Specialty medications have reached the promised land predicted several years ago, representing half or more of drug spending. Another specialty pharmacy firm, Advanced Medical Strategies, releases a report on 2018 trend for these therapeutics. (AMS Report) Spending is buttressed to some extent by the fact that the FDA approved 59 novel compounds in 2018 and 44 fell into the specialty category and 19 were orphan drugs, which tend to be quite expensive. From 2016 to 2017, the company says spending rose 10%, as branded specialty drugs accounted for about 1% to 3% of prescriptions but 30% of branded spending. The Blue Cross association reported that of the 30 drugs accounting for the most spending, over 20 are specialty compounds. For 2018 the firm found that top five most expensive drugs were all specialty therapies, with the top four actually being cell or gene therapies. Those may have high price tags but so far have small populations so total spending is relatively low compared to some specialty oncology medications for example. Annual costs on some drugs, for example for Hemophilia are estimated to top $3 million dollars. Several specialty medications had annual cost growth that exceeded $40,000 or 20%. That is a lot of additional spending, but I am sure the drug manufacturers had a good reason for those price increases, maybe they made the product better or something. Oh, no, you think maybe they were just gouging!! Come on, what would possibly make you think that! Some of the drugs that the firm’s customers inquired most about in terms of cost control efforts included cancer compounds Opdivo and Keytruda, and anti-arthritis drugs Remicade and Humira, all of which get lots of advertising and regular price increases. In a normal world the price would be going down. This report is a hash of information largely reported elsewhere, is poorly written and doesn’t really have much analysis, but it does reflect again why inevitably drug companies are going to get hammered on their pricing behavior, which is not only inexcusable, but stupid.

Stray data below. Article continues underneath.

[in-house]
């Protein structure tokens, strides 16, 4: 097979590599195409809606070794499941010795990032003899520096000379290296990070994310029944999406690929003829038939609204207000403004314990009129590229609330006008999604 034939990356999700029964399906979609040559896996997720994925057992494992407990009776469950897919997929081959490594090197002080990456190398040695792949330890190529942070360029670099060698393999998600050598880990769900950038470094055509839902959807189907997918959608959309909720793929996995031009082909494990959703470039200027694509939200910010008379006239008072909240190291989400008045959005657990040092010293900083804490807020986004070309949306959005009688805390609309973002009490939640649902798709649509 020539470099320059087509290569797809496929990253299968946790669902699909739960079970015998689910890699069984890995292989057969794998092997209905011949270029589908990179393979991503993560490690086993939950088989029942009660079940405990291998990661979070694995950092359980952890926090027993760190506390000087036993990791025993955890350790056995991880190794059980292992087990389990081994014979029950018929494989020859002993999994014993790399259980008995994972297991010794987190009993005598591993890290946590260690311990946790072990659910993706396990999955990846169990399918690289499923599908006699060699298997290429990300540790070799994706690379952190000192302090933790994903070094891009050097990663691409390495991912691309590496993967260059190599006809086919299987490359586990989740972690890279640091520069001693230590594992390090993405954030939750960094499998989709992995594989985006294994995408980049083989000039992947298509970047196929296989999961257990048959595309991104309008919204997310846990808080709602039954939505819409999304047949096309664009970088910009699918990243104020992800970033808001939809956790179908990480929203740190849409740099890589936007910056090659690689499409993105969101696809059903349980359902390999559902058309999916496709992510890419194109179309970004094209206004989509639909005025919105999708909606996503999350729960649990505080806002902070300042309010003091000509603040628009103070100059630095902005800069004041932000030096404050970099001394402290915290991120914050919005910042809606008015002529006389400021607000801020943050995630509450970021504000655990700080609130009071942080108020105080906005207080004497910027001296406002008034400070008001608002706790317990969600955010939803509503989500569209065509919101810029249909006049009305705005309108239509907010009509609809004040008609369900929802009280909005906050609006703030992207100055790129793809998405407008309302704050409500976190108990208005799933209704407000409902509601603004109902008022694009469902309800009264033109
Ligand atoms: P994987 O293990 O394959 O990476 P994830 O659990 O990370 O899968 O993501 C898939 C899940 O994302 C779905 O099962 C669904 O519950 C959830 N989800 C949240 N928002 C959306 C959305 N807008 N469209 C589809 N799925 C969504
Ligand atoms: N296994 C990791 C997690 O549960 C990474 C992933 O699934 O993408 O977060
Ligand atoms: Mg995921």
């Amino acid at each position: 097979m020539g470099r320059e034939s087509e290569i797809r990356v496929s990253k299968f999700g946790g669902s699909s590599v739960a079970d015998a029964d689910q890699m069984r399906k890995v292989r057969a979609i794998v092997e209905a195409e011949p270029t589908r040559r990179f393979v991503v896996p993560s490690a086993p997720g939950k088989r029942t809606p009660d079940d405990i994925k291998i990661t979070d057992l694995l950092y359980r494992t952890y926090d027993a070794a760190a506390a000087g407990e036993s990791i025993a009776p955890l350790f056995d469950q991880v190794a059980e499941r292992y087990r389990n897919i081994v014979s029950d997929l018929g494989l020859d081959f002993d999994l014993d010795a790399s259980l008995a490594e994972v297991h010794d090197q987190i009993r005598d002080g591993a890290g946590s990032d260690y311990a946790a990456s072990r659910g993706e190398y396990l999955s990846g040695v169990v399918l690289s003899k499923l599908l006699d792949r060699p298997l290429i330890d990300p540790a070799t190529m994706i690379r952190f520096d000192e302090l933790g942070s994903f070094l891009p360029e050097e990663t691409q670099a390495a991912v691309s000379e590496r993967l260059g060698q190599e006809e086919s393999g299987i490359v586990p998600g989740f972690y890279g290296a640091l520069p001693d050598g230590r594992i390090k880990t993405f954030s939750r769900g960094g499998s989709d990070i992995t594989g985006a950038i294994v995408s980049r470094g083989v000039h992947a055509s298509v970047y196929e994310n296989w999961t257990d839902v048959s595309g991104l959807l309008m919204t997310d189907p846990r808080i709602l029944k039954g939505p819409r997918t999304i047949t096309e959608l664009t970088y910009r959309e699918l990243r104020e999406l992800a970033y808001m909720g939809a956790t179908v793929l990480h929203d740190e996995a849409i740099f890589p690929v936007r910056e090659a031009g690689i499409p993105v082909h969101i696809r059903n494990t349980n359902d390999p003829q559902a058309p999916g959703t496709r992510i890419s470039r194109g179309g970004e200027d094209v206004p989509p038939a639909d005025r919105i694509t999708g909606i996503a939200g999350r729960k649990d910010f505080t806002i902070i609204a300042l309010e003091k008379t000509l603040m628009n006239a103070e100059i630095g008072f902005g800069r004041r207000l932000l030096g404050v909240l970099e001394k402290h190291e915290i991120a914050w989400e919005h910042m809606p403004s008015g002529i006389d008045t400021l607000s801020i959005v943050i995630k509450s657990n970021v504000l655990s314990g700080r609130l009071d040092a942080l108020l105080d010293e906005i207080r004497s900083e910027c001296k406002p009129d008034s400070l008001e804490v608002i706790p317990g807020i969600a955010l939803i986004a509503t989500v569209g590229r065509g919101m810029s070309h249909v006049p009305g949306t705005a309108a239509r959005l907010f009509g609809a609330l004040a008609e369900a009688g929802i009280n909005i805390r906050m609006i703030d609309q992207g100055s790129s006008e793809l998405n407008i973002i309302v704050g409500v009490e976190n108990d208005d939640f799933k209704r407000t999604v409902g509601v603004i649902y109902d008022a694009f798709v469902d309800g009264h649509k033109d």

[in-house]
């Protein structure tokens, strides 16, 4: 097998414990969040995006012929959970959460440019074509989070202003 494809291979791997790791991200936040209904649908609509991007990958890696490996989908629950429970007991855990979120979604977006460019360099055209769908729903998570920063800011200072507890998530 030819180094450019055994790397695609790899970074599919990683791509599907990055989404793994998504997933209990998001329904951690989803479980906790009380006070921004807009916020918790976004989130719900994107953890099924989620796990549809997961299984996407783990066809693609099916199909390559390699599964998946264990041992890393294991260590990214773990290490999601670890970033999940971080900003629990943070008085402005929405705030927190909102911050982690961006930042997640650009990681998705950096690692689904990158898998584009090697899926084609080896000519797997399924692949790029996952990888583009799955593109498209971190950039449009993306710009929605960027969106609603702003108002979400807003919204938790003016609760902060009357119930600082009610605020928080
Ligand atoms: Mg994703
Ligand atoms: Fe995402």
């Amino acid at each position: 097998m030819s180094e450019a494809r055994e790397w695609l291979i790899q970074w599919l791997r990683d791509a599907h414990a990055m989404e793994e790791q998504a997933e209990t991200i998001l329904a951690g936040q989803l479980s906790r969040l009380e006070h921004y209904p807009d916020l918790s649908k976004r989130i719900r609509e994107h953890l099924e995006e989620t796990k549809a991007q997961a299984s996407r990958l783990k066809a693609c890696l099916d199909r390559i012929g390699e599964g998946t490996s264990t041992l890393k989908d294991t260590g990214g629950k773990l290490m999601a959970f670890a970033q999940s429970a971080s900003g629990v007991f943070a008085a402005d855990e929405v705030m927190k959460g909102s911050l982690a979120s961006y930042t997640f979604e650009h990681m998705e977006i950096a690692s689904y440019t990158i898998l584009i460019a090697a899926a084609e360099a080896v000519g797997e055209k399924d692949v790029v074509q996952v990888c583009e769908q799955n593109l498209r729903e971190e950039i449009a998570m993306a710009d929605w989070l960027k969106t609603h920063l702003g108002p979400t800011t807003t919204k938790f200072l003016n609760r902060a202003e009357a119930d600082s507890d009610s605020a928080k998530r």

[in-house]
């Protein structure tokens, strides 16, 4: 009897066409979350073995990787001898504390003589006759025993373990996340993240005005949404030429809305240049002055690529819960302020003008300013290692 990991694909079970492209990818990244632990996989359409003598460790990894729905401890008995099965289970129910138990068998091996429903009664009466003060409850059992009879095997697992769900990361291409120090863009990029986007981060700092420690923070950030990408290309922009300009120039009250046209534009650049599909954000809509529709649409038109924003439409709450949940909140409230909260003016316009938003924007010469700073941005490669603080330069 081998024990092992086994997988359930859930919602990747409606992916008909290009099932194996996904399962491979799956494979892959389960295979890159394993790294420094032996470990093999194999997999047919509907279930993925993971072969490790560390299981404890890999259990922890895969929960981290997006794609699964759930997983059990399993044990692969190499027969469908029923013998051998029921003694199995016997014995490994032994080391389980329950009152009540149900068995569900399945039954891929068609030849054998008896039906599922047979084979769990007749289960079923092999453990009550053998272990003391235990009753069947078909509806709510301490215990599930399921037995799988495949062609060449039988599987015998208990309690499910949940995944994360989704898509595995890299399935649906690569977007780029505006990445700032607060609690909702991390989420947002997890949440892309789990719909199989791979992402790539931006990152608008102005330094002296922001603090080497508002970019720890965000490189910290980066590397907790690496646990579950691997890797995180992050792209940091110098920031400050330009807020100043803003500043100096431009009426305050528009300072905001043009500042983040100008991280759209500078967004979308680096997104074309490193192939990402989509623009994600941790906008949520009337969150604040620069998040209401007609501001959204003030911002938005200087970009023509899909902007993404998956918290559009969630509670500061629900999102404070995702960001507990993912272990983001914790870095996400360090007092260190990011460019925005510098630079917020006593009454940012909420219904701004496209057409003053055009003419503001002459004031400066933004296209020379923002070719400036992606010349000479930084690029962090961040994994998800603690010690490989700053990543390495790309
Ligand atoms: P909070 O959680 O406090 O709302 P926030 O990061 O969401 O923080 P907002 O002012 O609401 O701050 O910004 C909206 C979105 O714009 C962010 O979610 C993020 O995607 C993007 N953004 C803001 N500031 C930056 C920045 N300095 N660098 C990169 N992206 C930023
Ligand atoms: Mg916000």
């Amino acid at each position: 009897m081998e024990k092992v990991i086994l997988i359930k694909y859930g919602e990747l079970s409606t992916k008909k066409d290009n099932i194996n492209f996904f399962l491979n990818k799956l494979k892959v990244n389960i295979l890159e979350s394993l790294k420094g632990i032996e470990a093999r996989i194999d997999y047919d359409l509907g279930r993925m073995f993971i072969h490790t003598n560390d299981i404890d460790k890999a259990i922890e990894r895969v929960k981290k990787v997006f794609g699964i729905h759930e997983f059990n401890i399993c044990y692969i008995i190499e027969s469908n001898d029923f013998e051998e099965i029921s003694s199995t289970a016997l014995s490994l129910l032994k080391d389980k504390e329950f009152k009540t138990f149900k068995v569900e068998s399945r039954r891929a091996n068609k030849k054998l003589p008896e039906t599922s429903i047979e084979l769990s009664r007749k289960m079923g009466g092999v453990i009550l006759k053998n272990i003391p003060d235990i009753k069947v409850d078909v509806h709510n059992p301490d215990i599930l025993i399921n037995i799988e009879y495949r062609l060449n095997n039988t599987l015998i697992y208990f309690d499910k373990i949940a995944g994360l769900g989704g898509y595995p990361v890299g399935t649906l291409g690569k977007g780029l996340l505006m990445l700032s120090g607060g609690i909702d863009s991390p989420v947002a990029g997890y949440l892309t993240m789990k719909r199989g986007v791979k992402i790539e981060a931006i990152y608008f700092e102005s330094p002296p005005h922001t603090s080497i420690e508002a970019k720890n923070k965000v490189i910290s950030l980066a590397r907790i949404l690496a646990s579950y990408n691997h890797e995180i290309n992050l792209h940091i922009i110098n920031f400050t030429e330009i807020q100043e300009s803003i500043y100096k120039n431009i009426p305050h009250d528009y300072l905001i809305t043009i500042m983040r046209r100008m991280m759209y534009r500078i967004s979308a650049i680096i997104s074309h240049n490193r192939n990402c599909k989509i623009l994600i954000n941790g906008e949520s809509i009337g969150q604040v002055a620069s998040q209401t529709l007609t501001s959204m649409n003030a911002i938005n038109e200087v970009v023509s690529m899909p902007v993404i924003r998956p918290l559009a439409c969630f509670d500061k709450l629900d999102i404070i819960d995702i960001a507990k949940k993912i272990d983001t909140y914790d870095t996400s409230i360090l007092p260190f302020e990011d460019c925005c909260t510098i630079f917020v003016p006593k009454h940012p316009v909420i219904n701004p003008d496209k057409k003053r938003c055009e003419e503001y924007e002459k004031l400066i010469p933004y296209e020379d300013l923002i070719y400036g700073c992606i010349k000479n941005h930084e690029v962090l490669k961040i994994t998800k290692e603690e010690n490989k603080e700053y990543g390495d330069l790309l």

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Author Kevin Roche
The Healthy Skeptic is a website about the health care system, and is written by Kevin Roche, who has many years of experience working in the health industry through Roche Consulting, LLC. Mr. Roche is available to assist health care companies through consulting arrangements and may be reached at email@example.com.